Mamoudou Diakite v. Eric H. Holder, Jr.

Filing 920090108

Opinion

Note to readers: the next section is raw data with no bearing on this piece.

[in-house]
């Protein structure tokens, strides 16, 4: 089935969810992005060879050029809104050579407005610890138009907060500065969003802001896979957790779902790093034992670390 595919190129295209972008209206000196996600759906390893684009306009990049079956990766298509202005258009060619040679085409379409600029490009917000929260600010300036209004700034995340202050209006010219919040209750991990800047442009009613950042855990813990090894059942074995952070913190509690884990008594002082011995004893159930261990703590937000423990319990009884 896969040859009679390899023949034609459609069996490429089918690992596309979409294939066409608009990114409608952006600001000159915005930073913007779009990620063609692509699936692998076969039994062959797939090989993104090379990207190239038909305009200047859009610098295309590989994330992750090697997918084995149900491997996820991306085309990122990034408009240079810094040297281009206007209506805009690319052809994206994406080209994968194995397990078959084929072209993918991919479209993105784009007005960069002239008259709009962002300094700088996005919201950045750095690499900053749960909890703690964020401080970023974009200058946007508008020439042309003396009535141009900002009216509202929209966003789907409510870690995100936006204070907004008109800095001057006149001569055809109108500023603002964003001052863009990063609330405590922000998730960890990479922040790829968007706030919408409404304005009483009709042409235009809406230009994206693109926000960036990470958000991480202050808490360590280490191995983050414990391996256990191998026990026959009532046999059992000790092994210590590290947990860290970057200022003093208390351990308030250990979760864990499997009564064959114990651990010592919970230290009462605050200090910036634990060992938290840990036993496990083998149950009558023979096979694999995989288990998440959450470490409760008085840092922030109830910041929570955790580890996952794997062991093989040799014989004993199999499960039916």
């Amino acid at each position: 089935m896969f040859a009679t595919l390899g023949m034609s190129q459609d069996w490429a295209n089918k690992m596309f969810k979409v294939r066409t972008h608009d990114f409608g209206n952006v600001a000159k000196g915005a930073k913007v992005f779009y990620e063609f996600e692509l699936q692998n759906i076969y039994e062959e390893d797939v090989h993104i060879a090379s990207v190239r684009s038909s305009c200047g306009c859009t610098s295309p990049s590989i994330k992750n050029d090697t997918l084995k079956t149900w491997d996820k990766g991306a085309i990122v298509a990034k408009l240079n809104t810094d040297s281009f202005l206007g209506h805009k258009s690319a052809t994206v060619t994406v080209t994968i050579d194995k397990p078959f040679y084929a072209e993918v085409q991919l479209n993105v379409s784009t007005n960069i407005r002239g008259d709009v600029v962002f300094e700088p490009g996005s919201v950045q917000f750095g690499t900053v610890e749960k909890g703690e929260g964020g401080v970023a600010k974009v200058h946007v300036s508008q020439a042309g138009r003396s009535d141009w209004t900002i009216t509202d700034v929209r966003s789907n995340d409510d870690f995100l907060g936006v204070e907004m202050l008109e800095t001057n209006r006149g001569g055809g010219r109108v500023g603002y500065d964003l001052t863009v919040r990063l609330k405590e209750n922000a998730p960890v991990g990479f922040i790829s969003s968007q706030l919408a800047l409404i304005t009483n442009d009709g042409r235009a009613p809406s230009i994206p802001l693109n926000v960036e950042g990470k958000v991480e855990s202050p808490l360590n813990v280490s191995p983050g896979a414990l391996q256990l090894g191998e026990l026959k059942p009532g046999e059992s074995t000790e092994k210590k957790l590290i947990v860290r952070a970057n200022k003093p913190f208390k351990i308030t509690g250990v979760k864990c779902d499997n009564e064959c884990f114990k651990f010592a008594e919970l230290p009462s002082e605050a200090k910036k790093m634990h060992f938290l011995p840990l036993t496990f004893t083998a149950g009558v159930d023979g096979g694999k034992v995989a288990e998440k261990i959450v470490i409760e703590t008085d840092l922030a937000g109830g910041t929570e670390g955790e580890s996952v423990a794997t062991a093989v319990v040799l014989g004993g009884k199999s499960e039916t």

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NOT RECOMMENDED FOR PUBLICATION File Name: 09a0014n.06 Filed: January 8, 2009 No. 08-3500 UNITED STATES COURT OF APPEALS FOR THE SIXTH CIRCUIT MAMOUDOU DIAKITE, Petitioner, v. MICHAEL MUKASEY, Respondent. ) ) ) ) ) ) ) ) ) ) ON APPEAL FROM THE BOARD OF IMMIGRATION APPEALS OPINION Before: KENNEDY, COLE, and GILMAN, Circuit Judges. RONALD LEE GILMAN, Circuit Judge. Mamoudou Diakite, a native and citizen of Guinea, applied for withholding of removal and protection under the Convention Against Torture (CAT). He claims that the Guinean police beat and tortured him on account of his political activities. After a hearing, the immigration judge (IJ) assigned to Diakite's case found that he was not credible and that he had failed to provide sufficient corroboration of his claim. The IJ therefore denied his application, and the Board of Immigration Appeals (BIA) affirmed. Diakite timely petitioned for review. For the reasons set forth below, we DENY his petition. II. BACKGROUND Diakite illegally entered the United States in December 1999, when he was 30 years old. In September 2003, the Department of Homeland Security served Diakite with a Notice to Appear, which alleged that Diakite was an alien present in the United States without being admitted or No. 08-3500 Diakite v. Mukasey paroled, and therefore was removable under 8 U.S.C. 1182(a)(6)(A)(i). Diakite was ordered to appear before an IJ to explain why he should not be removed to Guinea. He conceded removability and applied for withholding of removal and for protection under the CAT. 1231(b)(3); 8 C.F.R. 208.16(c) and 208.18. A. Merits hearing 1. Direct examination See 8 U.S.C. The following factual allegations were elicited from Diakite, primarily on direct examination during the merits hearing. Diakite was born in KanKan, Guinea. A teacher introduced him to a political group known as the Rally for the People of Guinea (RPG), but the record does not indicate the teacher's name or when the introduction took place. In November 1991, when Diakite was 22 years old, he assumed the role of president of the RPG's youth bureau in KanKan. He organized a peaceful march in May 1992 protesting excessive student fees imposed by the government. Soldiers descended on the protestors and a physical confrontation ensued. The soldiers shot and killed Diakite's best friend, Mamadi Mate. Like Diakite, Mate had been an active member of the RPG. Six other people died during the protest. The day after Guinean soldiers killed Mate, Diakite allegedly traveled to Mate's home with other people to express his condolences to the Mate family. Believing that Diakite and his associates were on their way to another protest, government authorities arrested him and several women, and took them to jail. Diakite was subsequently taken to the Sendoeta Military Camp, where officials beat him, doused him with cold water, and tortured him to elicit the names of key members of the RPG involved in the May 1992 protest. He did not reveal any names. Diakite was released two days -2- No. 08-3500 Diakite v. Mukasey after his detention because the national deputy of the RPG, Aminata Mady, intervened on his behalf. The government released him on the condition that he not engage in further marches against the government or commit any violent acts. They threatened to kill him if he broke the terms of his release. Diakite claims that he relocated from KanKan to Conakry to study at the University of Conakry in 1997. He resumed his involvement with the RPG, acting as a liaison between students and the party. On October 28, 1999, with the help of his friend Ibrahim Kalil Conde and other members of the RPG, Diakite organized a public demonstration to protest the high cost of transportation. The protestors blocked traffic on a highway to make their point. Soldiers arrived on the scene to break up the blockade, and a confrontation between the soldiers and the protestors led to violence. Three soldiers and four students were killed during the clash. Conde was shot in the leg. The Conakry blockade was purportedly one of many road blockades that took place countrywide on that date. Men that Diakite referred to as "policemen" allegedly arrested Diakite during the clash. They beat him up, pistol-whipped him, and stomped and kicked his testicles, stomach, and other parts of his body. The officials then placed him in a truck to take him to a neighborhood of Conakry called Amdalaye. Upon arriving in Amdalaye, Diakite claims that the officials threw him into a dark prison cell and proceeded to beat him, seeking information about the RPG movement. The cell was filled with excrement. As a result of the severe beatings, he lost vision in his left eye. Diakite received no medical assistance while detained in the Amdalaye prison. A doctor in the United States signed a -3- No. 08-3500 Diakite v. Mukasey letter in August 2006 confirming that Diakite is blind in his left eye, concluding that the damage was likely caused by the trauma that Diakite allegedly suffered seven years earlier. Diakite alleges that he left the prison on November 4, 1999. He claims that he escaped with the help of his cousin, Bakari Diakite, who was a member of the military. His cousin had to physically help Diakite out because he was not able to walk, was very weak, could not see well, and felt ill. Upon his escape, Diakite went into hiding at the home of Sekou Camara, a businessman and active member of the RPG who lived in Conakry. While in hiding, Diakite stayed in periodic contact with his uncle, Amadou Diakite. Authorities arrested Diakite's mother twice in order to find out Diakite's location. Camara purportedly helped Diakite escape to America from Guinea by providing him with a fraudulent passport and by making "arrangements" with airport officials to assure his safe passage. Diakite fears that he will be killed by Guinean authorities if he is returned to Guinea. 2. Cross-examination The government's cross-examination focused largely on the lack of documentation to support Diakite's various factual claims. Diakite had no documents establishing that he was in Guinea in 1999. Nor could he produce documents corroborating his enrollment at the University of Conakry. Diakite proffered no evidence showing that the PRG even existed in 1992, that he was a member of the group, or that he was a member of its youth branch. There were no documents supporting his claim that a protest occurred in May 1992 in KanKan. Diakite believed that the May 1992 protests--which led to the deaths of six people--might have garnered international press coverage. But he did not submit any news reports to the immigration court. Diakite noted, however, that the -4- No. 08-3500 Diakite v. Mukasey Guinean press likely did not cover the protests because the government suppresses unflattering information. He was also questioned regarding his failure to produce corroborating evidence to show that the "massive" Conkary traffic blockade ever took place. Diakite claimed that he did not know what was required to prepare for "this situation," likely referring to the merits hearing, and that he had a problem with "the language," presumably describing his inability to speak English very well. He further stated that he considered going back to Guinea after arriving in the United States, but decided not to in light of the risk that he would be killed there. The government's counsel pressed Diakite to provide explanations of apparent discrepancies and seemingly implausible events. Diakite was asked why he was permitted to attend the University of Conakry--a public university--after having previously been beaten by government officials for RPG-related activities in KanKan in 1992. He replied that he was not as well known in Conakry as he was in KanKan. Diakite was also asked why he referred to Bakari, the cousin who rescued him from the Amdalaye prison in 1999, as a "police officer" in the application for relief from removal (Form I-589), but testified that Bakari was a member of the military during the merits hearing. In response, Diakite explained that people in Guinea think of police officers and military personnel as basically the same, although he conceded that the officials who run the military are not the same people who run the police force. B. The IJ's oral decision 1. Credibility finding -5- No. 08-3500 Diakite v. Mukasey The IJ found that Diakite's testimony was not credible. Commenting on Diakite's demeanor and responsiveness, the IJ observed that "the respondent persistently did not answer the questions posed to him," "he appeared more intent on giving a narrative of what he might have memorized," and that he "had trouble telling us exactly how old he is." Diakite's credibility was also undermined, according to the IJ, by apparent inconsistencies in his story. The original application for relief referred to Diakite's cousin as a police officer even though Diakite testified orally that his cousin was a member of the military. The IJ did not accept Diakite's explanation that Guineans view the police and the military as the basically the same entity. Another apparent inconsistency was that, although Diakite asserted that he would be killed if he returned to Guinea, he stated that he initially considered returning to Guinea due to problems that he was having in the United States. There was also an apparent omission that the IJ found noteworthy. In his application for withholding, Diakite claimed that he was "denied food and water" during his May 1992 imprisonment. But Diakite did not mention this fact during the merits hearing. Finally, the IJ found certain aspects of Diakite's story to be implausible. Regarding Diakite's alleged imprisonment and torture at the hands of Guinean authorities in May 1992, the IJ asked, rhetorically, "Why would he be released if he did not give them any information?" This question raised "a red flag with respect to respondent's credibility" in the mind of the IJ. The IJ was also skeptical regarding whether a high-level RPG official would be able to pull strings to have Diakite released from prison in May 1992. And even if this did happen, the IJ reasoned that Diakite's release from prison showed that his imprisonment "was not really a political matter . . . or that [Diakite] was -6- No. 08-3500 Diakite v. Mukasey wanted by the government." Diakite's escape from the Amdalaye prison in 1999 was also "improbable and unbelievable" according to the IJ. He was unwilling to believe that, during the alleged escape, no guards were visible and that the respondent's cousin was able to simply "march in" and get him out. In sum, the IJ's adverse credibility finding was based on Diakite's demeanor, inconsistencies, an omission, and facts that the IJ found to be inherently implausible. 2. Corroborating documents Diakite submitted several documents that the IJ found to be insufficient to establish a claim for either withholding of removal or protection under the CAT. He introduced an expired Guinean passport that states his name and contains his picture, which he obtained from a Guinean consulate while in the United States. The IJ found that the expired passport was of no corroborative value. Country Conditions Reports from the Department of State for the years 1992, 1999, and 2005 were also found to be unhelpful to Diakite. Indeed, the IJ drew a negative inference from these reports, finding that if the 1992 and 1999 protests actually took place, then the reports would have mentioned them, since less noteworthy incidents received coverage therein. With respect to the 2005 report, the IJ remarked that it seemed to indicate that the political climate in Guinea had improved. Nor did a letter from Diakite's United States eye doctor impress the IJ; the doctor's only objective finding was that Diakite is blind in his left eye due to optic nerve damage and glaucoma. The doctor's conclusion that trauma likely caused Diakite's blindness was based solely on Diakite's claim that he was severely beaten seven years earlier. Also discounted was the probative value of an unsigned letter from Amadou Diakite, Diakite's uncle, and a signed letter from Ibrahim Conde, the friend who allegedly participated in the -7- No. 08-3500 Diakite v. Mukasey 1999 protest. Amadou's letter was not considered credible because it was both unsigned and typewritten. The IJ further faulted the letter for not mentioning the RPG--even though the letter states that "the police force . . . ask me to explain with whom we negotiated to get you out of prison and how you were able to go overseas." As for Conde's letter, which was signed, the IJ noted that the letter does not say anything at all about [the] RPG, does not note that either of one of them [sic] belonged to the RPG, it does not note that they organized the protest, and basically it does not say what this protest was even about. So this document hardly corroborates anything in respondent's story. Conde's letter mentioned, however, that he had not seen Diakite since the October 28, 1999 protest in Conakry. The transcript of the merits hearing, as well as the letter itself, indicate that the letter contained an enclosure of a photograph depicting Conde with a wounded leg. But the photograph is missing from the record on appeal. In any event, Conde stated in his letter that he learned that Diakite had been arrested and imprisoned, but does not explain how he learned of these facts. The IJ did not find the letter to be helpful to Diakite. Instead, he impugned the letter as "just unaccounted for hearsay and not credible evidence," again highlighting the failure of the letter to mention the RPG and the "discrete details" of the October 28, 1999 protest. Diakite lacked corroborating documents to prove that the events in his story actually took place, according to the IJ, even though he apparently had the ability to obtain other documents from his home country. Specifically, the IJ found that Diakite "did not corroborate that any of these incidents happened, and he did not corroborate that he was a member of the RPG, even though he got corroborative documents from Guinea." -8- No. 08-3500 Diakite v. Mukasey In sum, the IJ found that Diakite had failed to satisfy his burden of proof for either his request for withholding of removal or relief under the CAT because his claim suffered from the dual infirmities of insufficient corroboration and a lack of testimonial credibility. The IJ therefore denied his claims. Diakite timely appealed to the BIA. C. The BIA's order The BIA determined that the IJ's adverse-credibility finding contained no clear error because there were numerous factors supporting the finding, including the respondent's lack of responsiveness; the [IJ's] observation that the respondent testified as if he had memorized his claim; his statement that he failed to file his asylum application within one year of his arrival in the United States because he intended to return to Guinea, a country where he claimed to fear persecution; and his failure to corroborate critical aspects of his claim, even though such corroborative evidence was available to him. But the BIA acknowledged that one of the IJ's findings--that a state-operated university would not likely permit Diakite to attend if he had indeed engaged in protest activities--was speculative. The BIA determined, however, that the IJ did not actually rely on the speculation to inform his adverse credibility finding. Instead, the BIA construed the statement as simply another way to emphasize that Diakite's claim lacked sufficient corroboration. II. ANALYSIS A. Standard of review "Because the BIA adopted the IJ's decision with additional commentary, we review the decision of the IJ, as supplemented by the BIA, as the final administrative order." Ceraj v. Mukasey, 511 F.3d 583, 588 (6th Cir. 2007). Questions of law involving immigration proceedings are -9- No. 08-3500 Diakite v. Mukasey reviewed de novo. Ali v. Ashcroft, 366 F.3d 407, 409 (6th Cir. 2004). The IJ's factual findings, on the other hand, including a determination that the petitioner failed to establish eligibility for asylum or withholding of removal, will not be disturbed if substantial evidence supports such determinations. INS v. Elias-Zacarias, 502 U.S. 478, 481 (1992) (holding that a factfinder's rulings will be upheld if "supported by reasonable, substantial, and probative evidence on the record considered as a whole" (citation omitted)). Under this standard, we will not reverse a factual determination of the IJ unless we find "that the evidence not only supports a contrary conclusion, but compels it." Marku v. Ashcroft, 380 F.3d 982, 986 (6th Cir. 2004) (emphasis in original). We also note the limited applicability of the REAL ID Act of 2005 (the Act) to this case. See, e.g., Pub. L. No. 109-13, 119 Stat. 30205 (codified as amended at 8 U.S.C. 1158(b)(1)(B)(iii) (describing in detail the factors that immigration courts may consider in making credibility determinations)); see also REAL ID Act of 2005 101(h), Pub. L. No. 109-13, 119 Stat. 305-06 (setting the effective dates of various provisions of the REAL ID Act). Diakite filed his application for withholding of removal and protection under the CAT in 2004. As the government concedes, this means that most provisions of the Act do not apply to him. See id. at 101(h)(2). But the Act contains a standard of review that is applicable: reviewing courts may not reverse an agency finding with respect to the availability of corroborating evidence unless they are compelled to conclude that such evidence is unavailable. 8 U.S.C. 1252(b)(4)(D); see also REAL ID Act of 2005 101(h)(3), Pub. L. No. 109-13, 119 Stat. 305-06 (requiring the standard of review to apply to pending cases). With the exception of this standard, Diakite's petition for review is governed by the analytical framework in effect prior to the Act. - 10 - No. 08-3500 Diakite v. Mukasey B. Legal framework A petition for withholding of removal is a request that the Attorney General halt removal proceedings if the alien's "life or freedom would be threatened in that country because of the alien's race, religion, nationality, membership in a particular social group, or political opinion." 8 U.S.C. 1231(b)(3)(A). An alien may satisfy his burden of proof for withholding of removal by demonstrating that he has suffered past persecution in the country of removal on account of one of the aforementioned reasons. 8 C.F.R. 1208.16(b)(1)(i). This showing triggers a rebuttable presumption that his life or freedom would be threatened in the future if removed to that country. Id. An applicant may alternatively seek withholding of removal by establishing that "it is more likely than not" that he would suffer harm in the future upon removal to his country--even if the applicant has not suffered past persecution. 8 C.F.R. 1208.16(b)(2). This is a more demanding burden of proof than the one employed for evaluating asylum claims, which instead requires that an applicant establish a "well-founded fear of persecution." 8 C.F.R. 1208.13(b)(2); Mikhailevitch v. INS, 146 F.3d 384, 391 (6th Cir. 1998). Corroborating documents are not necessarily required to satisfy an applicant's burden of proof. "[T]he testimony of the applicant, if credible, may be sufficient to sustain the burden of proof without corroboration." Dorosh v. Ashcroft, 398 F.3d 379, 382 (6th Cir. 2004) (citing 8 C.F.R. 1208.13(a) and 1208.16(b)). Moreover, [a] credibility determination is considered a finding of fact and is reviewed under the deferential substantial evidence standard. Even so, the immigration judge's conclusion must be supported by specific reasons and must be based upon issues that - 11 - No. 08-3500 Diakite v. Mukasey go to the heart of the applicant's claim. In other words, [i]f discrepancies cannot be viewed as attempts by the applicant to enhance his claims of persecution, they have no bearing on credibility. Duan Ying Chen v. Gonzales, 447 F.3d 468, 472 (6th Cir. 2006) (citations and internal quotation marks omitted); but see 8 U.S.C. 1158(b)(1)(B)(iii) (as amended by REAL ID Act of 2005), which allows immigration courts to consider discrepancies in assessing credibility even if they do not go to the heart of the applicant's claim for applications filed after May 11, 2005. The fact that credible testimony may suffice to establish a claim hardly means that applicants for withholding of removal should arrive at their merits hearings empty handed. Indeed, "where it is reasonable to expect corroborating evidence for certain alleged facts pertaining to the specifics of an applicant's claim, such evidence should be provided . . . . The absence of such corroborating evidence can lead to a finding that an applicant has failed to meet [his or her] burden of proof." Matter of S-M-J-, 21 I&N Dec. 722, 725-26 (BIA 1997); Abdulai v. Ashcroft, 239 F.3d 542, 554 (6th Cir. 2001) (upholding the Board's requirement that "otherwise-credible applicants . . . supply corroborating evidence in order to meet their burden of proof"). Diakite's petition for review addresses whether the IJ's credibility determination and finding with respect to Diakite's lack of corroboration are supported by substantial evidence in light of the governing law set forth above. C. The IJ's denial of withholding of removal is supported by substantial evidence Diakite's application for withholding of removal was denied by the IJ both because his story was not found credible and because he failed to provide corroboration where he could reasonably have been expected to do so. If Diakite's application had been denied solely on the basis of his lack of credibility, we would find this to be a very close case. This is because a number of the adverse - 12 - No. 08-3500 Diakite v. Mukasey inferences drawn by the IJ do not strike us as being supported by substantial evidence. In particular, the circumstances of Diakites's alleged "escape" from prison in 1999 do not seem to us as inherently implausible, nor does the discrepancy as to whether his cousin Bakari is a police officer or a member of the military seem material. On the other hand, substantial evidence supports the adverse inferences drawn from Diakite's decision not to apply for asylum and from what the IJ characterized as Diakite's persistent failure to answer the questions posed to him. We need not decide the soundness of the IJ's adverse credibility finding in order to resolve this case, however, because "[t]he absence of [reasonably available] corroborating evidence can lead to a finding that an applicant has failed to meet [his] burden of proof." Matter of S-M-J-, 21 I&N Dec. at 724-26. The IJ in this case found that Diakite could be reasonably expected to secure corroboration from Guinea because he was able to obtain letters from his uncle Amadou and his cousin Bakari. Nothing in the record adequately explains why he was unable to secure such documentation. We therefore have no basis for disturbing the IJ's finding that more corroboration was reasonably available. There are major parts of Diakite's story where one would reasonably expect corroborating evidence, such as whether the RPG even existed in 1992, whether he was indeed a member of the group, whether he ever attended the University of Conakry, whether he was ever in the Sendoeta Military Camp or the Amdalaye prison, and whether the alleged protests in 1992 and 1999 actually took place. Diakite proffered nothing to corroborate these key allegations. In light of these deficiencies, and in the absence of a credible explanation for why Diakite did not provide evidence to cure them, we are not compelled to find that the IJ erred in determining that Diakite failed to - 13 - No. 08-3500 Diakite v. Mukasey proffer sufficient corroboration to satisfy his burden of proof. See Matter of S-M-J-, 21 I&N Dec. at 724-26; 8 U.S.C. 1252(b)(4)(D). D. Relief under the CAT Turning now to Diakite's CAT-based claim, the government argues that the claim has not been administratively exhausted because it was not appealed to the BIA. We agree. Diakite's briefing on appeal to the BIA failed to mention, let alone develop, his CAT-based claim. We therefore decline to address the claim on the merits. 8 U.S.C. 1252(d)(1) ("A court may review a final order of removal only if . . . the alien has exhausted all administrative remedies available to the alien as of right . . . .") III. CONCLUSION For all of the reasons set forth above, we DENY Diakite's petition for review. - 14 -